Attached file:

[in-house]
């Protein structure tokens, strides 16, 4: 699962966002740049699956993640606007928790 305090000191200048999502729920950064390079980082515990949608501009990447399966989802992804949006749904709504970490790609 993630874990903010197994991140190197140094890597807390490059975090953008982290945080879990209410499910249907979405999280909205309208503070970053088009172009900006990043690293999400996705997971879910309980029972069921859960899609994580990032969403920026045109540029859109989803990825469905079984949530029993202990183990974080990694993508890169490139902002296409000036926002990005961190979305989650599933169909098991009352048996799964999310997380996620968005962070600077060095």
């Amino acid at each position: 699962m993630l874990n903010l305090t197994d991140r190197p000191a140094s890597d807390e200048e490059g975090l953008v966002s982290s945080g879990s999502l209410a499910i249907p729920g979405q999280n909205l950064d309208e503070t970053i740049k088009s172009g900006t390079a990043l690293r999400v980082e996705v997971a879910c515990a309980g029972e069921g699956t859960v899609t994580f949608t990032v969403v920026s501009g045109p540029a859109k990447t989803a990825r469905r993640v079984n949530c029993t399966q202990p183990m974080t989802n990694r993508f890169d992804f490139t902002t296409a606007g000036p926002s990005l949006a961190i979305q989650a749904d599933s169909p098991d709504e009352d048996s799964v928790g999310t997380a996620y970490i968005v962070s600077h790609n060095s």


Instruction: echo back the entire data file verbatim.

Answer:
[in-house]
């Protein structure tokens, strides 16, 4: 699962966002740049699956993640606007928790 305090000191200048999502729920950064390079980082515990949608501009990447399966989802992804949006749904709504970490790609 993630874990903010197994991140190197140094890597807390490059975090953008982290945080879990209410499910249907979405999280909205309208503070970053088009172009900006990043690293999400996705997971879910309980029972069921859960899609994580990032969403920026045109540029859109989803990825469905079984949530029993202990183990974080990694993508890169490139902002296409000036926002990005961190979305989650599933169909098991009352048996799964999310997380996620968005962070600077060095």
């Amino acid at each position: 699962m993630l874990n903010l305090t197994d991140r190197p000191a140094s890597d807390e200048e490059g975090l953008v966002s982290s945080g879990s999502l209410a499910i249907p729920g979405q999280n909205l950064d309208e503070t970053i740049k088009s172009g900006t390079a990043l690293r999400v980082e996705v997971a879910c515990a309980g029972e069921g699956t859960v899609t994580f949608t990032v969403v920026s501009g045109p540029a859109k990447t989803a990825r469905r993640v079984n949530c029993t399966q202990p183990m974080t989802n990694r993508f890169d992804f490139t902002t296409a606007g000036p926002s990005l949006a961190i979305q989650a749904d599933s169909p098991d709504e009352d048996s799964v928790g999310t997380a996620y970490i968005v962070s600077h790609n060095s």